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Lawsuit filed against online gun site in spa shooting (UPDATE)

emergency vehicles in front of the Azana Salon & Spa after a shooting in Brookfield, Wis. A wrongful death lawsuit has been filed against a company that helped obtain a gun for a man who killed three women, including his estranged wife, and wounded four others at the suburban Milwaukee salon before killing himself. (Michael Sears/Milwaukee Journal-Sentinel via AP)

Emergency vehicles sit in front of the Azana Salon & Spa after a shooting in Brookfield on Oct. 21, 2012. A wrongful death lawsuit has been filed against a company that helped obtain a gun for a man who killed three women, including his estranged wife, and wounded four others at the suburban Milwaukee salon before killing himself. (Michael Sears/Milwaukee Journal-Sentinel via AP)

MILWAUKEE (AP) — A wrongful death lawsuit has been filed against a company that helped obtain a gun for a man who killed three women, including his estranged wife, and wounded four others at a suburban Milwaukee salon before killing himself.

The lawsuit was filed on behalf of the estate of gunman Radcliffe Haughtonk’s estranged wife, Zina Haughton, and her daughter from a previous relationship, Yasmeen Daniel. It comes three years after the attack at the Azana Salon & Spa in Brookfield.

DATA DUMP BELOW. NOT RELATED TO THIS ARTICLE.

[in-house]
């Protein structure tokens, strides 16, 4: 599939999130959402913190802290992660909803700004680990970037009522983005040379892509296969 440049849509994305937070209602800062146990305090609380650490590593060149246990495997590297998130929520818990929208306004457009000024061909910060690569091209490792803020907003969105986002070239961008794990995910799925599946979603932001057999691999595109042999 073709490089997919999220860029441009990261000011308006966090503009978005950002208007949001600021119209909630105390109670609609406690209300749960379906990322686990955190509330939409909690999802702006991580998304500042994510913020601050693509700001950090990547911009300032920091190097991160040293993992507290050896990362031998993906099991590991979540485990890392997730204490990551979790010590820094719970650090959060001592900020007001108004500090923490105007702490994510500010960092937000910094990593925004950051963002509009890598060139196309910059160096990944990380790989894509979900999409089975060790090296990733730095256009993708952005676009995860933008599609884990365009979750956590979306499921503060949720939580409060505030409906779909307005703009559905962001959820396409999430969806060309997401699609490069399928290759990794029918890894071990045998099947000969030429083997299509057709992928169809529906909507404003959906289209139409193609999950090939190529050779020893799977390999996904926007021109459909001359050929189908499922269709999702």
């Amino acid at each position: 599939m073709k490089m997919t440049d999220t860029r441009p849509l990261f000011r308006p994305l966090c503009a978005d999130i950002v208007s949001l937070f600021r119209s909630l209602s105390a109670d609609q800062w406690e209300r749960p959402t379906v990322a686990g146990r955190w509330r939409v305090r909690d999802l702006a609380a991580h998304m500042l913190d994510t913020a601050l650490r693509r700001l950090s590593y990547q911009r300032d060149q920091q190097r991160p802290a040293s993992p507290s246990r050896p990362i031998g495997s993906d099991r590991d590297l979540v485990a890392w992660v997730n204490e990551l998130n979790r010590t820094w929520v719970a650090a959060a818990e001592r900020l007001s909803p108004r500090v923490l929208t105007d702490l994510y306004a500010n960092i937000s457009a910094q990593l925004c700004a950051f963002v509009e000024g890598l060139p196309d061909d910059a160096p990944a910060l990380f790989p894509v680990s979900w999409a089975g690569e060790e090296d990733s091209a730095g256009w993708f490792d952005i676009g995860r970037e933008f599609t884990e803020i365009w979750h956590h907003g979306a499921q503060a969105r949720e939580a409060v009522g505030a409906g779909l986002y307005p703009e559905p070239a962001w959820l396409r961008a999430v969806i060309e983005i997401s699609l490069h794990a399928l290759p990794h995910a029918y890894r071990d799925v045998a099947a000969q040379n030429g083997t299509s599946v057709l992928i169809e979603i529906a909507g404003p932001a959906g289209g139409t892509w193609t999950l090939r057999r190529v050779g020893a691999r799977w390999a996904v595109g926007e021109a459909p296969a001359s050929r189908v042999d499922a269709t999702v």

The lawsuit, filed in Milwaukee County Circuit Court Wednesday, contends that Radcliffe Haughton was able to buy a gun from a private party by using Armslist, a gun sales website, despite having a restraining order against him for abusing his wife that barred him from owning a firearm, according to the Journal Sentinel (http://bit.ly/1GssXgi ). No background check or waiting period was required because Haughton found a private, local seller through Armslist. The company’s founders, Brian Mancini and Jonathan Gibbon, were also named as defendants.

The lawsuit was filed by the same attorney, Patrick Dunphy, who recently represented two wounded Milwaukee police officers who won their case against Badger Guns, a West Milwaukee gun dealer. Jurors in Milwaukee County last week found Badger Guns broke the law when a clerk sold a gun that was used to shoot Officers Bryan Norberg and Graham Kunisch in 2009. Badger Guns is appealing the verdict.

A similar lawsuit against Armslist was filed in federal court in Illinois by the Brady Campaign to Prevent Gun Violence, but it was dismissed last year. The 7th Circuit Court of Appeals upheld that dismissal, noting that the shooter accepted the company’s standard of terms which says Armslist does not become involved in any transaction and puts responsibility to follow the law on the buyer.

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